Don't tell me you've never thought about it. 

I've thought about it a LOT.

It's not a new idea, the commune, and there are many crazy examples of it totally not working, right? And then you hear of some group of families that share farmed together in the eighties quite happily for a time. Or you meet someone from Nimbin and they're totally selling the idea, man.

Adam and I spent some time in Israel and lived and worked on a moshav for a short time with family friends. I like the moshav idea. It's kind of the original share farm. We visited a couple of kibbutz and they were cool too, there was a bit of 'she went out with him then he went out with her sister who then married that guy' kinda thing with the kibbutzim. They'd all lived there a while. Crazy wonderful Israelis. 

Communes, to me, are places where people aim to share the load to build something together. Someone who likes baking makes all the bread. Someone milks the cow. Someone minds the kids while someone milks the cow. 

Idealised? Of course it is. I'm not the first to idealise it either. 

There's just something wrong about the way we live right now, boxed up in all these houses, paying too much rent or crazy fierce mortgages. There's something wrong with all this amazing rural land being bought up by wealthy non-farmers who drop in infrequently and who (with some exceptions) have zero interest in agriculture.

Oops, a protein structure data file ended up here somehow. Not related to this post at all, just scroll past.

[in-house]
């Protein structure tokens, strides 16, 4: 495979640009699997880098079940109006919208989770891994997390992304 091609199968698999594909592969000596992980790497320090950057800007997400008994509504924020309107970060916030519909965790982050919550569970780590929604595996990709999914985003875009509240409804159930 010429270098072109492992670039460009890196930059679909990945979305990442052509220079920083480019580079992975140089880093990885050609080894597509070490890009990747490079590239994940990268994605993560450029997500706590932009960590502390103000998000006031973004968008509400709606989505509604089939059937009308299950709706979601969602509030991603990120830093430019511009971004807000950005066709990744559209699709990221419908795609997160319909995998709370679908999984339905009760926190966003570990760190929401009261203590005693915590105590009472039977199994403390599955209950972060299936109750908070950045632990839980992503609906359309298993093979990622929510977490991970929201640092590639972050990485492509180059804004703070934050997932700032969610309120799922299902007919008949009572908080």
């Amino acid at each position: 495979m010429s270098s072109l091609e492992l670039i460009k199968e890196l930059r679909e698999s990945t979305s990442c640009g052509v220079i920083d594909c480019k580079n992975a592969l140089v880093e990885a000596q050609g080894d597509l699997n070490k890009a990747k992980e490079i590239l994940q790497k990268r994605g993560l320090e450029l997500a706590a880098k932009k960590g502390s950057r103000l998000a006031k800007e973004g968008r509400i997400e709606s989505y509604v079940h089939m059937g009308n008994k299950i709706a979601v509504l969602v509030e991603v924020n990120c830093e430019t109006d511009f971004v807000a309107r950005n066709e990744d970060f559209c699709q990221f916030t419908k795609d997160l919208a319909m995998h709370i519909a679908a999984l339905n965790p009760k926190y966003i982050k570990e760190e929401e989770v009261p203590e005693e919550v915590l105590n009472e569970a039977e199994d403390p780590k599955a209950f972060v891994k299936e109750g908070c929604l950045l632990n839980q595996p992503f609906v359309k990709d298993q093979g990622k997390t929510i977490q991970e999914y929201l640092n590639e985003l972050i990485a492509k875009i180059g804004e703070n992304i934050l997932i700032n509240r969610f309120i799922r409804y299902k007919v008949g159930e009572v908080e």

There's something wrong with me thinking so much about bricks and mortar, focussing on proprietary ownership, and forgetting about the transience of this moment and the ridiculousness of real estate. We don't take it with us. 

What if we could share the load? Share a piece of land somewhere. Someone to harvest the tomato and basil while someone else beat out pizza bases? Someone to fix the fence while someone does the school run? 

Is self sufficiency a realistic goal? Grow and make your own? How 'bout a whole group of people doing that together? 

Wouldn't that be amazing? 



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